1. In a study of sudden death in infants compared to matched controls, a significant increase in risk of death from unknown causes also called sudden infant death syndrome (SIDS) was observed among infants who slept prone as opposed to sleeping on their side or supine.
2. A significant increase in SIDS risk was seen among infants who were wrapped in more blankets, wore heavier clothing to bed, or were in a home that was heated overnight when compared to control infants.
Original Date of Publication: July 1990
Study Rundown: In the context of research associating heat with sudden infant death syndrome (SIDS) and the observation that countries with warm climates and infants who sleep supine have low incidences of (SIDS), this study aimed to further elucidate the role of sleeping position, bedding, and environmental temperature in sudden infant death. Researchers found that prone position during sleep, heavy bedding/bed clothing, and overnight heating in homes significantly increased the risk of infants dying from SIDS. The study was limited in its generalizability through use of a study population from one specific geographic location. Despite this, the study further supported the theories that SIDS deaths commonly resulted from prone infant position and increased infant heat exposure. Following this study and multiple other publications supporting findings regarding sleep positioning, the United States and many other countries initiated “Back to Sleep” campaigns now known as “Safe to Sleep,” encouraging caretakers to place infants in the supine position to reduce SIDS incidence. Significant reductions in SIDS have been seen following these campaigns. While side sleeping has not been identified as a SIDS risk factor, it is discouraged by pediatricians as infants can roll over from their sides onto their bellies. In addition, further work has identified other SIDS-associated risk factors including loose bedding, soft sleeping surfaces, and bed-sharing.
In-Depth [case-control study]: All sudden infantile deaths in 2 counties of England were reported and, for each infant, 2 control infants living in the same neighborhood were identified. Researchers visited the bereaved families soon after death and on several other occasions during the following months in order to gather a full social and medical history at the time of death. This included discussing sleeping position, sleep timing, clothing and blankets in the crib, and heating conditions in the room. To assess the heaviness of infant bedding and blankets, the thermal resistance of these materials was calculated and expressed in units of tog, where higher tog indicates heavier materials. Comparable histories were taken for control infants with attention paid to the 24 hours before the research visit. X2 testing along with Mantel-Haenszel tests, and multiple logistic regression models were used to assess the difference between groups and risks associated with sudden death.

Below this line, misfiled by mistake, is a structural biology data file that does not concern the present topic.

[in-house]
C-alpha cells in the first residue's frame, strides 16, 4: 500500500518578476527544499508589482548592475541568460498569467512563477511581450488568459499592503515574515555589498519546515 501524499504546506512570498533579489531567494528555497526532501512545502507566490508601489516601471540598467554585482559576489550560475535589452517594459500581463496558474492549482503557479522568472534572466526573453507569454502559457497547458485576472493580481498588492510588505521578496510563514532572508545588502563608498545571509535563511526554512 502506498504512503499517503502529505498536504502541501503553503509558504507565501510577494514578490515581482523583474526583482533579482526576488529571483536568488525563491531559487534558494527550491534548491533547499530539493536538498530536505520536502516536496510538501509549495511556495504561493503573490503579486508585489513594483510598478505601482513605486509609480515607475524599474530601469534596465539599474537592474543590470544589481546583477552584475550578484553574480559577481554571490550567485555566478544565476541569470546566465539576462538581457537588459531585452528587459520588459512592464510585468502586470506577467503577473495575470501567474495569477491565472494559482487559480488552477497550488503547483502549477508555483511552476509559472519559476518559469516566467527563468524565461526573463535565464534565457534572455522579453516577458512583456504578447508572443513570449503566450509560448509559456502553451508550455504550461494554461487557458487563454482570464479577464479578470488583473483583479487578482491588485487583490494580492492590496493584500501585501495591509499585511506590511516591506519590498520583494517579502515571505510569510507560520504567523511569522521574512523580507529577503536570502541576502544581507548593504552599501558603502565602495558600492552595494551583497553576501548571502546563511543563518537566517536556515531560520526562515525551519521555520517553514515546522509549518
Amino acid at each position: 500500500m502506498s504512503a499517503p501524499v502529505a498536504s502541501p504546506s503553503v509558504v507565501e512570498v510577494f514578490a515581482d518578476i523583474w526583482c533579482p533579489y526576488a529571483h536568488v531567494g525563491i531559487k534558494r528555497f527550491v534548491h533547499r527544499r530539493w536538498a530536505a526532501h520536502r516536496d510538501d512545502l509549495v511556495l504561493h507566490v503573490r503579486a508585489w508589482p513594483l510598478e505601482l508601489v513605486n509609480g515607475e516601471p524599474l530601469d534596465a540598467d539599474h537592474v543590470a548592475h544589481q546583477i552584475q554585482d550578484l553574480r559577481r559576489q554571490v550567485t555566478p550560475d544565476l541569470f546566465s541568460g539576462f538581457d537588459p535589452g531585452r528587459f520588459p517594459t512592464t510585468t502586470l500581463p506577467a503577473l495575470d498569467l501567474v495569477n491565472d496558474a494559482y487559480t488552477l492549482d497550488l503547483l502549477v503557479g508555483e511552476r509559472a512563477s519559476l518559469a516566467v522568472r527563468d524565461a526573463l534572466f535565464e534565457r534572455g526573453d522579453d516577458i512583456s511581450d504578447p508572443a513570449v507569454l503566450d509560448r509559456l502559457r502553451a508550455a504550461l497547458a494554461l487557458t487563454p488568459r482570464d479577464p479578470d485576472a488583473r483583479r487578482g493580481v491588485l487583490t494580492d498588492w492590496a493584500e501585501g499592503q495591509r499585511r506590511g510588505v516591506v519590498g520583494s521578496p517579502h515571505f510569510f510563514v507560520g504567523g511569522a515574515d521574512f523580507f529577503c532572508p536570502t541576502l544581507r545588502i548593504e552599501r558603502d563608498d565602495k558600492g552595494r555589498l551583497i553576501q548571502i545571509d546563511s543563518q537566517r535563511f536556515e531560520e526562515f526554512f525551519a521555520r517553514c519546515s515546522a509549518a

A total of 72 infants died suddenly during the study period (mean age = 94.4 days) and a total of 144 control infants (mean age = 97.0 days) were included for comparison. Among the 72 infants who died, 5 were found to have pathologic causes contributing to their deaths, while the remaining 67 had no known cause and their deaths were therefore deemed secondary to SIDS. Among the 67 SIDS cases, 62 infants had been put to sleep in the prone position, while 76 of the 134 control infants slept prone. Prone positioning was associated with an 8.8 times increased risk of SIDS when compared to control infants (relative risk [RR] = 8.8, 95% CI: 7.0-11.0, p < 0.001). Infants who died of SIDS were wrapped in significantly heavier bedding than control infants (9.1 tog v. 8.0 tog, p < 0.05). After controlling for sleep position, a significant increased risk with heavier bedding/heavier bed clothing was observed (RR = 1.14 for each 1 tog increase above 8 tog, 95% CI: 1.03-1.28, p < 0.05). Overnight home heating was seen in significantly more homes of infants who died than controls and was associated with a significantly increased risk of SIDS death (28 of 67 v. 34 of 134, RR = 2.7, 95% CI: 1.4-5.2, p < 0.01).
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